101 ways to communicate with your council

At the beginning of the month Simon Whitehouse asked me lead a session at the last Birmingham Brewcamp, where people ‘drink tea, eat cake, learn stuff’, by outlining what I’d like from Birmingham City Council that I felt was currently lacking. My answer was instant and very simple: ‘A relationship.’

Let me elaborate on that a little – I find communication with Birmingham City Council difficult, it never feels forthcoming. Councillors very rarely attend Digbeth Residents’ Association meetings (I think Councillor Yvonne Mosquito has attended a couple of times over the years) and since our treasured Neighbourhood Manager Andy Sheppard was made redundant, there has been no council presence at Digbeth Residents’ Association meetings, which is a pity (and contrast to the good attendance from local police officers).

When looking for a response from Birmingham City Council with stuff I’ve done on Digbeth is Good, I’ve always found getting one a bit of an uphill struggle, be it waiting in vain for replies to repeated emails to local Councillors about the empty Moseley Road houses in which two squatters died in a fire or asking the press office for a statement about that AWOL Big City Plan bus incident back in 2009.

Many thanks to Kelly Quigley-Hicks, who was at the Brewcamp and wrote a great round-up of the session the following day.

Anyway, once I’d finished what was admitedly a bit of a frustrated moan (sorry about that) the conversation turned to possible ways of turning this state of affairs around and positively engaging with a local council. Then Dan Slee came up with the brainwave of pooling the suggestions with an open-edit spreadsheet: 101 ways to communicate with your council. It would be great if you could contribute, the more imaginative the suggestions, the better!

You’ll notice next to the ‘means of communication’ column there’s another asking you to rate it as either Passive, Aggressive, or Passive-Aggressive. I don’t doubt this classification is overly simplistic and it’s not meant to be taken terribly seriously, just gauge whether you’re making a gentle approach in the hope of a response, exerting gentle pressure to try and encourage one if you don’t feel it is/will be forthcoming or asking for a response in a way that makes refusal difficult or impossible (such as an FOI request).

I’ve put a few means of communication on the spreadsheet to kick things off, I can’t wait to see some other suggestions! 🙂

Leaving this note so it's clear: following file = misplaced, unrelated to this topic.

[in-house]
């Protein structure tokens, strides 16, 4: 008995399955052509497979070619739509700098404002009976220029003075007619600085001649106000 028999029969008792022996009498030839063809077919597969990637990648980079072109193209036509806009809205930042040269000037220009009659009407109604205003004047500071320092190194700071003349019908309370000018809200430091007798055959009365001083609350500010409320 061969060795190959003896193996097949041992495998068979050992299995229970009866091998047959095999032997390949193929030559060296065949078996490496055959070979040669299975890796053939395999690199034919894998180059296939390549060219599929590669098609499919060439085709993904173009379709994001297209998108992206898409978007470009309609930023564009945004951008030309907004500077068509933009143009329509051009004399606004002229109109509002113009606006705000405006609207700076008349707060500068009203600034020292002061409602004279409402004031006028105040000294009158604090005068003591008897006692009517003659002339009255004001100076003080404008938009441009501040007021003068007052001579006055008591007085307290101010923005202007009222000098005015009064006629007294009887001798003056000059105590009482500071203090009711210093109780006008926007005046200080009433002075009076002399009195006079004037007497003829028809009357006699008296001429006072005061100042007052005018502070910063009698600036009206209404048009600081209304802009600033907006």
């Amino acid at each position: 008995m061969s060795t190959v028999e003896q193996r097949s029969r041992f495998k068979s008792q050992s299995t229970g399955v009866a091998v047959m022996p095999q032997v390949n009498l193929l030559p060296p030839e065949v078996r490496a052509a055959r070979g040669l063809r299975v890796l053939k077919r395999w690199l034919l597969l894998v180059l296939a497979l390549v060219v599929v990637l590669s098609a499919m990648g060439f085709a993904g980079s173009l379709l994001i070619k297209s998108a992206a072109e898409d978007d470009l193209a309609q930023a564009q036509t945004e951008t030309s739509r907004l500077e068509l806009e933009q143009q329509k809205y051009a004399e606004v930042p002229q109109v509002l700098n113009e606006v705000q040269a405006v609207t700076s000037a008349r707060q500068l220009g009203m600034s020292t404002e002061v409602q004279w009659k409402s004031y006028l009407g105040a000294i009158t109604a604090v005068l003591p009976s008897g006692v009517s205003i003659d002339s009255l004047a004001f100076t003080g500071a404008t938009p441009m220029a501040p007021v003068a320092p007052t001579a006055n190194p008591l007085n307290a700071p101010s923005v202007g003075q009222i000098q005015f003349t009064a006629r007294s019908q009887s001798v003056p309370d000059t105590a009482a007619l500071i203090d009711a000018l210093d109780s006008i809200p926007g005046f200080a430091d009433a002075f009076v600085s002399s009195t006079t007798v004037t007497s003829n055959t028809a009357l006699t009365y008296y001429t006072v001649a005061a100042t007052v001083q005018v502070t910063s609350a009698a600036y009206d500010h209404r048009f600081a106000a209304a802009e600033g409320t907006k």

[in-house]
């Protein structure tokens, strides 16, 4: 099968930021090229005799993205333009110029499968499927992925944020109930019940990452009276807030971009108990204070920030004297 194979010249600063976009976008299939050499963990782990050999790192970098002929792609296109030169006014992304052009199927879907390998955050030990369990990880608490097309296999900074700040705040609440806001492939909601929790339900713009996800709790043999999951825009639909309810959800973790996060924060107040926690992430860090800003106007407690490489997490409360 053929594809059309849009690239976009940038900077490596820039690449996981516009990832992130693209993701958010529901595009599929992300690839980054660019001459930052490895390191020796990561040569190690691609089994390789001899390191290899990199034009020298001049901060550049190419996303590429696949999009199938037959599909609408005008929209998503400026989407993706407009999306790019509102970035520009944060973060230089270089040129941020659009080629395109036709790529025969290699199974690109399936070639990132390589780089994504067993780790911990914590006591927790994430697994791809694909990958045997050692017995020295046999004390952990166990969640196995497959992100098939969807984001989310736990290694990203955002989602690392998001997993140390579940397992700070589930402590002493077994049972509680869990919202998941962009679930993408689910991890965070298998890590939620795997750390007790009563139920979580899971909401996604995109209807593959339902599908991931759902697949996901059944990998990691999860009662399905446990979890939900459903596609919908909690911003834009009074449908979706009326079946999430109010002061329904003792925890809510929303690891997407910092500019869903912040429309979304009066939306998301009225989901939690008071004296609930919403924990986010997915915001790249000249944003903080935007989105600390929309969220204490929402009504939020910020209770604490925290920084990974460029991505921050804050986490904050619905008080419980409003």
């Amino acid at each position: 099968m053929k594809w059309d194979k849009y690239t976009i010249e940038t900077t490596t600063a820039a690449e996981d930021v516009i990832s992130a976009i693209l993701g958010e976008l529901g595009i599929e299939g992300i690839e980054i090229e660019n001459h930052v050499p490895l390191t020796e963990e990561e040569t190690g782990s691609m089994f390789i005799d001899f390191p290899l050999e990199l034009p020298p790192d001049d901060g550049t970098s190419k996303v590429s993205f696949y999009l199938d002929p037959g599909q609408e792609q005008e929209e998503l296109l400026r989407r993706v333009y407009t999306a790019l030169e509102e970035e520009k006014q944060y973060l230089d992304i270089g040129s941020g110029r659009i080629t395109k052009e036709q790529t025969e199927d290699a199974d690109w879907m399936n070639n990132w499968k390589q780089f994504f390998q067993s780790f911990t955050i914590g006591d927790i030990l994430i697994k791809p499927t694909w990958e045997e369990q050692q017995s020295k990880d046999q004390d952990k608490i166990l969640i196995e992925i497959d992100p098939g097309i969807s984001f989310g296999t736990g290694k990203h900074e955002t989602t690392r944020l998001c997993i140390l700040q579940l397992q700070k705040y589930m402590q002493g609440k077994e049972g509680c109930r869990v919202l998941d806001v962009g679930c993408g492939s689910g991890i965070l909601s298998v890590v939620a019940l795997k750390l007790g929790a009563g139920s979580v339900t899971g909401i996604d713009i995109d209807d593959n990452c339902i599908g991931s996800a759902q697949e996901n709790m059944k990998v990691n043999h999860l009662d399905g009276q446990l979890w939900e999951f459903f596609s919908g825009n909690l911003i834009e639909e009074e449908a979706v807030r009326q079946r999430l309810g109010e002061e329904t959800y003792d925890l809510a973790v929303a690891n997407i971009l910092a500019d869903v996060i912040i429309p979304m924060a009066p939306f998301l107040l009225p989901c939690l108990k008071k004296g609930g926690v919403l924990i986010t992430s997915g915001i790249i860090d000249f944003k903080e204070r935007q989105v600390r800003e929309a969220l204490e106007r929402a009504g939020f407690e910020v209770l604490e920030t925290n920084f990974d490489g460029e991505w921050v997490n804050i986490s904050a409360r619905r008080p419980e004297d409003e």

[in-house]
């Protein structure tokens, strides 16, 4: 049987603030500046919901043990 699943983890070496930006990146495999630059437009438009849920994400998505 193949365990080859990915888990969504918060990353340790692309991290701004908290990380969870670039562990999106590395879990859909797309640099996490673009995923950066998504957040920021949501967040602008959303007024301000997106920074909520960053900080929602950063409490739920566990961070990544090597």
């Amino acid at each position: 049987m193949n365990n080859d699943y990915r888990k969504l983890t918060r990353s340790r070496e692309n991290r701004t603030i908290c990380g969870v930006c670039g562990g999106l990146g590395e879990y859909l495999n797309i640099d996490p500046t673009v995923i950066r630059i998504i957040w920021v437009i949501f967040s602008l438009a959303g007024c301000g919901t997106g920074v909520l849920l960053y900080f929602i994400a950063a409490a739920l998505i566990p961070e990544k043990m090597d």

1. Hello Nicky

    Thanks for coming along and sharing your frustrations with us last month. I have to admit that I was quite surprised that somebody as reasonable, intelligent and articulate as yourself has such difficulty in getting themselves heard. I’d assumed differently.

    I have added a cake based suggestion to your list in the spirit of co-operation.

    Personally, I think we should be making more of the opportunity that online communications offer to us in the public sector. It gives such a great chance to talk to the people we deliver services to.

    Unfortunately, most of my colleagues won’t be able to read this and comment on it at work as they are unable to access social media sites there. It is a shame that we choose to block ourselves off from conversations that people are having about us.

  2. Thanks Simon – cake always helps, whatever the problem! 🙂

    I think what I’ve found frustrating is this isn’t just my personal experience, I’ve encountered people and groups far more organised and articulate than myself doing great things to build up Birmingham’s culture, profile and economy who’ve hit a similar brick wall, which is why I think I ended up venting so strongly – I saw Birmingham miss out on a good opportunity recently and it was the final straw that broke my back!!

    I’m sad that your colleagues can’t read this – not a problem exclusive to Birmingham of course, but wouldn’t it be great if the council could listen to its brilliant and very vocal digital community (some of them Birmingham City Council personnel) and take a strategic decision to encourage online engagement at all levels? Ho hum.


  3. Hello Nicky

    Yes, we have been a bit stymied by the timing of the decision to filter social media. I decided that leading some kind of a crusade to get the block lifted would have been unproductive. Instead, I’ve concentrated on demonstrating that there are productive uses to be made of social media for us council workers. I hope that as more of us do this then managers themselves will make the arguments to lift the filters.

    And yes, I absolutely agree that we should be encouraging online engagement at all levels. Darren Wright at the Health and Wellbeing Partnership and I are interested in the untapped expertise that sits in our organisations and we are planning to consult with staff who do stuff online, just not as part of their jobs, about how we might encourage online engagement.

    All the best

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